As its name implies, the Forts Trail Region has a rich military history, starting with the 17th-century Presidio San Saba and the mid-1800s frontier forts, including: Belknap, Chadbourne, Concho, Griffin, Mason, McKavett, Phantom Hill, and Richardson. The following forts are within an hour of Abilene. Fort Griffin (325.762.3592, www. visitfortgriffin.com), one of the THC’s 20 historic sites, is currently undergoing needed renovations, including expansion of the visitor center and exhibit. Located about 50 miles northeast of Abilene, the fort was active from 84
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1867–81, and contains the remains of several historic structures. It became a major support post during the Red River War of 1874. The site is also home to a portion of the Official Texas Longhorn Herd. While the historic fort area is not accessible, a temporary visitor center (with exhibits and museum store), campgrounds, and educational programs continue to operate. The expanded visitor center is expected to reopen with all-new exhibits in late 2014. Just north of Abilene, Fort Phantom Hill (325.677.1309, www.fort phantom.org) is one of the area’s most popular heritage attractions. A new visitors kiosk offers historical information and an extensive brochure with a map and self-guided tour. The fort, listed in the National Register of Historic Places, was one of the largest of its kind, with dozens of structures and hundreds of soldiers at the “Post on the Clear Fork of the Brazos” (its unofficial name at the time). Its eerie lone chimneys reaching upward to the expansive sky have beckoned photographers for decades. About 45 miles southwest of Abilene lies Fort Chadbourne (325.743.2555, www.fortchadbourne. org), a true outpost in an extremely rural area of the state. Visitors making the excursion are rewarded with well-preserved fort buildings and endless Big Country vistas. An impressive new visitors center offers an educational video and hundreds of artifacts telling the tales of fort life. Established in 1852, Fort Chadbourne was home to hundreds of soldiers who protected westward settlers, and it reportedly hosted legendary visitors such as Confederate Generals Robert E. Lee and George Pickett. A more-recent era of military history is highlighted in downtown Abilene at the 12th Armored Division Memorial Museum (325.677.6515, www.12tharmored museum.com). According to museum President Dale Cartee, the facility is dedicated to World War II soldiers who trained in Abilene at former Camp Barkeley. Division members, officially known as Hellcats, were dedicated to the liberation of Nazi concentration camps. The museum collection includes rare military uniforms, WINTER 2014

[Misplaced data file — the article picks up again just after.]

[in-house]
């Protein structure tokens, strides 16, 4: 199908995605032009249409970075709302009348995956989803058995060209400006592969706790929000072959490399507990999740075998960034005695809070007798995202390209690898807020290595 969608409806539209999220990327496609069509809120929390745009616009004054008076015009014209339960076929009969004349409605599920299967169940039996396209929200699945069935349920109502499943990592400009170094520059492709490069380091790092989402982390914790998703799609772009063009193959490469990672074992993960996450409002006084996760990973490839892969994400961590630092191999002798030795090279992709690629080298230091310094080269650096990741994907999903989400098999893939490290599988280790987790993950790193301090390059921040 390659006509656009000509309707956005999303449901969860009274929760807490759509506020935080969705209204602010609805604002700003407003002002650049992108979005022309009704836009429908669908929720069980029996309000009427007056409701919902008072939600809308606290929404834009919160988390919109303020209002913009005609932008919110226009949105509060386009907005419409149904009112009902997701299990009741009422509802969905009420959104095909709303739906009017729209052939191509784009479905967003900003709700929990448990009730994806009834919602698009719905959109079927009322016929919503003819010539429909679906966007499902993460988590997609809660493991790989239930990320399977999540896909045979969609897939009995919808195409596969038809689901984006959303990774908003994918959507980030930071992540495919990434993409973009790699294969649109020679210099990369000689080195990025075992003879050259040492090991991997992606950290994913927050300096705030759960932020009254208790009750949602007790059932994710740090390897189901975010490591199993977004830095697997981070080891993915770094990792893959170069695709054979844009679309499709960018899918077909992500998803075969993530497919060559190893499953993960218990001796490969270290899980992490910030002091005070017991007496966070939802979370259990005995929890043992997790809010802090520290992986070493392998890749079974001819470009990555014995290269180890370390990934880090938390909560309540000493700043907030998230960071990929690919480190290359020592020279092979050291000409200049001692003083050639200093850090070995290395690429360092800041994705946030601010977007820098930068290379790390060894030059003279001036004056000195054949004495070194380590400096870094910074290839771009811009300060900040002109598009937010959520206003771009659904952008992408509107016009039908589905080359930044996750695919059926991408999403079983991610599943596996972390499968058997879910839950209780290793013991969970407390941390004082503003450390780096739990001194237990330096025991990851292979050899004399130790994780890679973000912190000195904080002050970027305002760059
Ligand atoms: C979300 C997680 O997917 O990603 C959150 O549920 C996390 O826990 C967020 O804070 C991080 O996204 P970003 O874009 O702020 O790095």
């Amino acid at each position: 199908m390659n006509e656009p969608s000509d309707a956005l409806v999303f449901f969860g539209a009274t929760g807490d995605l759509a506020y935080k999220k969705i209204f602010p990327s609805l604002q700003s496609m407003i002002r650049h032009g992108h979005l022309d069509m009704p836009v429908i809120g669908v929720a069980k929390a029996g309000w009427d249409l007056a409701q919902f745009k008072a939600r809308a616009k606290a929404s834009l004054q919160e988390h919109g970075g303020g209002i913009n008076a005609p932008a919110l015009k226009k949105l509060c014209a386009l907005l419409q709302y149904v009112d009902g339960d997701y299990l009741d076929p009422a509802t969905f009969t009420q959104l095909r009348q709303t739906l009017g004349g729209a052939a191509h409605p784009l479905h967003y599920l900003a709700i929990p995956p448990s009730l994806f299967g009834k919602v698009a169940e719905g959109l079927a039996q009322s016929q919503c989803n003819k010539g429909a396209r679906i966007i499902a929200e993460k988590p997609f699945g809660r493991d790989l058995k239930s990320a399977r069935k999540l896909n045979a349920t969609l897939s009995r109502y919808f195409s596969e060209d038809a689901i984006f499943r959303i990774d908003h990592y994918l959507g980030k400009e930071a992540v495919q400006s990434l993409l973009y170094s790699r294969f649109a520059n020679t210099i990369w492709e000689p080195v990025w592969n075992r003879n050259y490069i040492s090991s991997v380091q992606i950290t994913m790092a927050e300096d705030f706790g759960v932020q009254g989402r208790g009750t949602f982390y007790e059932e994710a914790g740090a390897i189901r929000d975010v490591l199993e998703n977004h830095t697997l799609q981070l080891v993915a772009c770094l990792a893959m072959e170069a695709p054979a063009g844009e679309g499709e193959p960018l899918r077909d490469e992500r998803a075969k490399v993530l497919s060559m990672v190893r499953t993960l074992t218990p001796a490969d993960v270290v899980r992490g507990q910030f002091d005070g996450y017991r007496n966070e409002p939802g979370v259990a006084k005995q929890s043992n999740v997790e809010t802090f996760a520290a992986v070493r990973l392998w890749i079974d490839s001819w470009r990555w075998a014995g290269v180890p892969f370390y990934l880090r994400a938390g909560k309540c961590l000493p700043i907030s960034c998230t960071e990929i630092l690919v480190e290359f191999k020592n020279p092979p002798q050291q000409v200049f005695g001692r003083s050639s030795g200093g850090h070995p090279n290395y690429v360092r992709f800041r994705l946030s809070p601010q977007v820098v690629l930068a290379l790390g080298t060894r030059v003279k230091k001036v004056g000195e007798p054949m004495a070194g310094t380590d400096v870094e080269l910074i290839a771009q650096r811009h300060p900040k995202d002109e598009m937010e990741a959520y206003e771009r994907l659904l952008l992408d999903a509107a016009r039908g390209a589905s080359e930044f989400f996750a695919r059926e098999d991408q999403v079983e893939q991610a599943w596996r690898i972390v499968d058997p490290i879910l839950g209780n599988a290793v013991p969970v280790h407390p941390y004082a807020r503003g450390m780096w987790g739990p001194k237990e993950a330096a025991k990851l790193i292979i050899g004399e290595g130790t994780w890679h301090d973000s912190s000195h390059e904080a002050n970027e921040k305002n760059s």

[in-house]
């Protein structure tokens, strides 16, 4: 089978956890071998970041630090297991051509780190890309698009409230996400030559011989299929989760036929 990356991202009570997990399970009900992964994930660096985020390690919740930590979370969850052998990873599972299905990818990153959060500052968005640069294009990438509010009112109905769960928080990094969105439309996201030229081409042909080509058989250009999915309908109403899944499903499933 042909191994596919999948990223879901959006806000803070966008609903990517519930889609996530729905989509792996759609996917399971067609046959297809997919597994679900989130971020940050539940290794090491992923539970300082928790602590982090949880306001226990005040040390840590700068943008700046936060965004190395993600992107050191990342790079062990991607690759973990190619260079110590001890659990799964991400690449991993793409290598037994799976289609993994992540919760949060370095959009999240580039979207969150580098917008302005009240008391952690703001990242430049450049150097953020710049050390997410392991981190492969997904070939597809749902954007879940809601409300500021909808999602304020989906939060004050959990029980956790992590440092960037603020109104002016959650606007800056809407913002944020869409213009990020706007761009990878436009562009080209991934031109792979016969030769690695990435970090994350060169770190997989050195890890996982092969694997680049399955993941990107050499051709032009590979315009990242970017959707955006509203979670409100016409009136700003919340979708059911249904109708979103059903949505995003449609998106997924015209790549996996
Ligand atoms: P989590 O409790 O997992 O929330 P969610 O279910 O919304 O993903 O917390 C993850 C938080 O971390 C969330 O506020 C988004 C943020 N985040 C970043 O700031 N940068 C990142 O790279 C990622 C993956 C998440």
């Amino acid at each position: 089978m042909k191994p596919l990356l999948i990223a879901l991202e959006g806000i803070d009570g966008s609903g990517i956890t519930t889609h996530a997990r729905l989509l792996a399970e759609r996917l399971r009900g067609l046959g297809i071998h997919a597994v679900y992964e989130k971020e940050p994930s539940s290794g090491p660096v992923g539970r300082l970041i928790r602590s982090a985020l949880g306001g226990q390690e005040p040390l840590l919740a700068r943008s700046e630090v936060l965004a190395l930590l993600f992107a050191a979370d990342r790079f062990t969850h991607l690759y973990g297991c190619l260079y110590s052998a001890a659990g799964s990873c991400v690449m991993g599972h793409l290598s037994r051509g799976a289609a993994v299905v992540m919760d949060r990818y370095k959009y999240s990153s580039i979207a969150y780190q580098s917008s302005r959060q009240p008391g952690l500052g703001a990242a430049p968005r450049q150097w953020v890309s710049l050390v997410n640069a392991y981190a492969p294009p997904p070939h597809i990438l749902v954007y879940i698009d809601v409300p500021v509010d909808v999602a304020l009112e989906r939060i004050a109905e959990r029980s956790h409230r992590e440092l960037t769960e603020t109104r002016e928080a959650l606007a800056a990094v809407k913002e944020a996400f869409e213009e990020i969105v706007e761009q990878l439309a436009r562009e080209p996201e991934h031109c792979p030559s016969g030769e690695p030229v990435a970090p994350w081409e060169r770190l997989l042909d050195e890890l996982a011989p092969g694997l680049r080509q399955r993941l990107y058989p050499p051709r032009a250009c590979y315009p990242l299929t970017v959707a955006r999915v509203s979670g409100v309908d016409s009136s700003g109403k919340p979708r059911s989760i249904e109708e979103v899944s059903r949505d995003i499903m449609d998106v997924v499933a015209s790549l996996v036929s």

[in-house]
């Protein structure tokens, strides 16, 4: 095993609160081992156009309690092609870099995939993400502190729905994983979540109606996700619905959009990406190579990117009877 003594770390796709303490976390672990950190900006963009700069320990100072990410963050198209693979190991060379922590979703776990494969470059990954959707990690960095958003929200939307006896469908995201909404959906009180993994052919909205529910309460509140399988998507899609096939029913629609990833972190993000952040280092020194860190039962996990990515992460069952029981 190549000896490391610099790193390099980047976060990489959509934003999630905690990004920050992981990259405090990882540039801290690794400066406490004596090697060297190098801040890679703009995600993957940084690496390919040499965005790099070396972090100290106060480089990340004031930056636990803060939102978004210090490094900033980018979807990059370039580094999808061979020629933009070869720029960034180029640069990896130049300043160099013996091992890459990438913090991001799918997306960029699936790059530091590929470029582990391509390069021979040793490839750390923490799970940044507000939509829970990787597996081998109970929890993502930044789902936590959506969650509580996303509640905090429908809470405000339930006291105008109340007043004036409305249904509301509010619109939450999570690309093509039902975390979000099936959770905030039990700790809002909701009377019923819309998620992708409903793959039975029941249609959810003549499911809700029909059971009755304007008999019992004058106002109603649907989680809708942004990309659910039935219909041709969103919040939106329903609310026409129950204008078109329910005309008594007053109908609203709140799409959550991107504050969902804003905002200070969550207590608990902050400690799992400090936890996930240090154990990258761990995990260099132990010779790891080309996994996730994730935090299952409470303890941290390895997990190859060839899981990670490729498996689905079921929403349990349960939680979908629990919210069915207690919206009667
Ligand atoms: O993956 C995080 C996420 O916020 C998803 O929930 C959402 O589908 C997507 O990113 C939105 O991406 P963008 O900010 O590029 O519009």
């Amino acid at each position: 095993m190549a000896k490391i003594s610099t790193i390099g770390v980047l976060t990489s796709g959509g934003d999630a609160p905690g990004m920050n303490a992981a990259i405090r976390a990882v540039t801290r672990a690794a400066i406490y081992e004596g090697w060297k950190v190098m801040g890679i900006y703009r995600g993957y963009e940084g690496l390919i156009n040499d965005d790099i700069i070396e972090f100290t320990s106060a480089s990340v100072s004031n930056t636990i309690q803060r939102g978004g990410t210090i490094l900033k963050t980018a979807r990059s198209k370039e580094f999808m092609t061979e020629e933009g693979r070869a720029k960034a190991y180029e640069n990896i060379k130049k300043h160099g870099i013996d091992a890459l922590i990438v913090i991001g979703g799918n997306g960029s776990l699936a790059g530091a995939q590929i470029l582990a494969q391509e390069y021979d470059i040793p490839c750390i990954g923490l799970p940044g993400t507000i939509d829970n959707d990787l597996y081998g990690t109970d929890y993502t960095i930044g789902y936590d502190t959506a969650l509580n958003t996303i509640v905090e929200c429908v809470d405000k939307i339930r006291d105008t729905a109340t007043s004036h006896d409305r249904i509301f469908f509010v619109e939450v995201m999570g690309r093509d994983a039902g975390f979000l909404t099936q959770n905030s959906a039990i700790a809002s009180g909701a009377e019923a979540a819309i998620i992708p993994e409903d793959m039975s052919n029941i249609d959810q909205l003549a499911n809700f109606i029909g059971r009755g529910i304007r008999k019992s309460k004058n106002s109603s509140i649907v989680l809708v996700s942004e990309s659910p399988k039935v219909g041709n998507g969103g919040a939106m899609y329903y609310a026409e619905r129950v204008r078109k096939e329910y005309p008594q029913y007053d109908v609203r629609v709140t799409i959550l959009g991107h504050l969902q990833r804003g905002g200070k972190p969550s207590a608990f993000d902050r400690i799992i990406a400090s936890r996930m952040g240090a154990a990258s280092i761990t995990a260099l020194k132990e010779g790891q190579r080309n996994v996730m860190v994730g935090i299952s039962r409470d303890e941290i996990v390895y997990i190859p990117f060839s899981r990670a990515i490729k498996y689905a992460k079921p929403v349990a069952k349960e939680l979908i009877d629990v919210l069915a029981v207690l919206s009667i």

Above: Historical exhibits in the Grace Hotel lobby. Left: The 12th Armored Division Memorial Museum.
weaponry, impressively constructed dioramas, five vehicles, and 2,700 photos. “One of the main reasons we’re able to preserve so many artifacts and documents was due to the somewhatrare appointment of battalion historians at the time,” Cartee explains. The most current military site is Abilene’s active Dyess Air Force Base (www.dyess.af.mil). The base contains a small heritage center with information about namesake Lt. Col. William Dyess. Visitors should note that viewing its most impressive collection—several dozen historic aircraft at the Dyess Air Park—requires a lengthy application and approval process. Call 325.696.2863 for information. Abilene’s most-recognized historic downtown building is the Grace Museum (325.673.4587, www.thegracemuseum.org), a magnificent four-story 1909 National Register-listed property. It now houses several separate museums dedicated to regional history, international artwork, and children’s displays. A notable exhibit is a recreated boot shop representing local commerce in the 1940s. For information about other nearby heritage tourism destinations, order a free copy of the THC’s Texas Forts Trail Region travel guide at 866.276.6219 or www.texastimetravel.com. H 94
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Researchers Unearth Cultural Heritage Clues at Hays County Cemetery By THC Cemetery Program Staff